"These attacks and the surveillance they have uncovered - combined with the attempts over the past year to further limit free speech on the web - have led us to conclude that we should review the feasibility of our business operations in China," David Drummond, senior vice president of corporate development and chief legal officer, said in a blog post.
"We have decided we are no longer willing to continue censoring our results on Google.cn, and so over the next few weeks we will be discussing with the Chinese government the basis on which we could operate an unfiltered search engine within the law, if at all," he said. Drummond said the company realises that this may well mean having to shut down Google.cn, and potentially its offices in China.
He said that Google detected in December "a highly sophisticated and targeted attack on our corporate infrastructure originating from China that resulted in the theft of intellectual property from Google."
Evidence indicated that the attackers were trying to get access to Gmail accounts of Chinese human rights activists, according to Drummond. At least 20 other large companies including finance, Internet, media and technology were similarly attacked, according to Google.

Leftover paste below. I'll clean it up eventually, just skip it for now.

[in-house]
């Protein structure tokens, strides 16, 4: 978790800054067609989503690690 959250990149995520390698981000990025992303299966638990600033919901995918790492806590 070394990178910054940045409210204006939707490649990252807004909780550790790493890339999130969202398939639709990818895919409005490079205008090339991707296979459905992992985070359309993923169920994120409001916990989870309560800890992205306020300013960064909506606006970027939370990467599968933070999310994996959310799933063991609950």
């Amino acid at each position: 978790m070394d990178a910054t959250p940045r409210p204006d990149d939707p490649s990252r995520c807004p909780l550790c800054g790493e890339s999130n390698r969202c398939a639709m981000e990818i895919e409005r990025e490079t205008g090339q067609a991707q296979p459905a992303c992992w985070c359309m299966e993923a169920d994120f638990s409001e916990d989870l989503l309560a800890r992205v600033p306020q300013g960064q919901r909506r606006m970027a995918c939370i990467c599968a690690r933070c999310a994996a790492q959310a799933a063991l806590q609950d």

We are currently in the process of notifying those companies, and we are also working with the relevant US authorities," the statement said.
Expressing serious concerns over the Chinese censorship on Google, US Secretary of State Hillary Clinton has sought an explanation from Beijing in this regard. "We look to the Chinese government for an explanation," Clinton said in a statement after Google officials briefed the State Department over Chinese censorship.
"We have been briefed by Google on these allegations, which raise very serious concerns and questions," she said.
"The ability to operate with confidence in cyberspace is critical in a modern society and economy. I will be giving an address next week on the centrality of internet freedom in the 21st century, and we will have further comment on this matter as the facts become clear," Clinton said.
The company said it also detected that the accounts of dozens of US, China and Europe-based Gmail users who are advocates of human rights in China appear to have been routinely accessed by third parties.
The company's lawyer said that when in January 2006, Google made it clear that "we will carefully monitor conditions in China, including new laws and other restrictions on our services. If we determine that we are unable to achieve the objectives outlined we will not hesitate to reconsider our approach to China."
"We have taken the unusual step of sharing information about these attacks with a broad audience not just because of the security and human rights implications of what we have unearthed, but also because this information goes to the heart of a much bigger global debate about freedom of speech," Drummond said.
"The decision to review our business operations in China has been incredibly hard, and we know that it will have potentially far-reaching consequences," he added.